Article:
As a therapist, I often work with many clients who live with anxiety. That should come as no surprise as anxiety disorders are among some of the most common mental health conditions, especially in the United States. Around 40 million people deal with an anxiety condition annually. One question that comes up from time to time is, “is my anxiety genetic?”
Schizoid Personality Disorder (SPD) is a condition largely marked by a lack of desire to form interpersonal relationships. Personality disorders like SPD differ from other mental health conditions in that they are thought to be deeply ingrained in the structures of a person’s psyche. It is this nature that makes them difficult, but not impossible, to treat.
The American Psychiatric Association notes that those with personality disorders have, “a way of thinking, feeling and behaving that deviates from the expectations of the culture, causes distress or problems functioning, and lasts over time.” And it is precisely that disconnect from cultural expectations, and longevity, that make those living with personality disorders suffer disconnection from their peers, friends and family.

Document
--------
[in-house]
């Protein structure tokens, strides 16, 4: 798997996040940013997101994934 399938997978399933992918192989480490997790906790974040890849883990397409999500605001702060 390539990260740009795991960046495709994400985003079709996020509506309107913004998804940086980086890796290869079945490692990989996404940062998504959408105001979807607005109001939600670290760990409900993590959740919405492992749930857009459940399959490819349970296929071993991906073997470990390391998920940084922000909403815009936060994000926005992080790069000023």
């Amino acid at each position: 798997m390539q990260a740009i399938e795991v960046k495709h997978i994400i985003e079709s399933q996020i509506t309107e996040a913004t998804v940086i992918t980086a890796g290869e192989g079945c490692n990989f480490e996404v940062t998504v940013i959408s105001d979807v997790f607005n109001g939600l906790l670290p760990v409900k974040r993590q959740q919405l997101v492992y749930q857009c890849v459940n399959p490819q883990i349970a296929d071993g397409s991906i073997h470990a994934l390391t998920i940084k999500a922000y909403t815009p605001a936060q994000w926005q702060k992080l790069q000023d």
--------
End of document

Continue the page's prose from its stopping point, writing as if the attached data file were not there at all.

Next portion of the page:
What would you do if you were in a relationship with someone who constantly criticized, second-guessed or belittled all of your choices, behaviors and decisions?
Hopefully, you would leave immediately, or at least take major issue with being the victim of emotional abuse.
But what if … that critical person was you?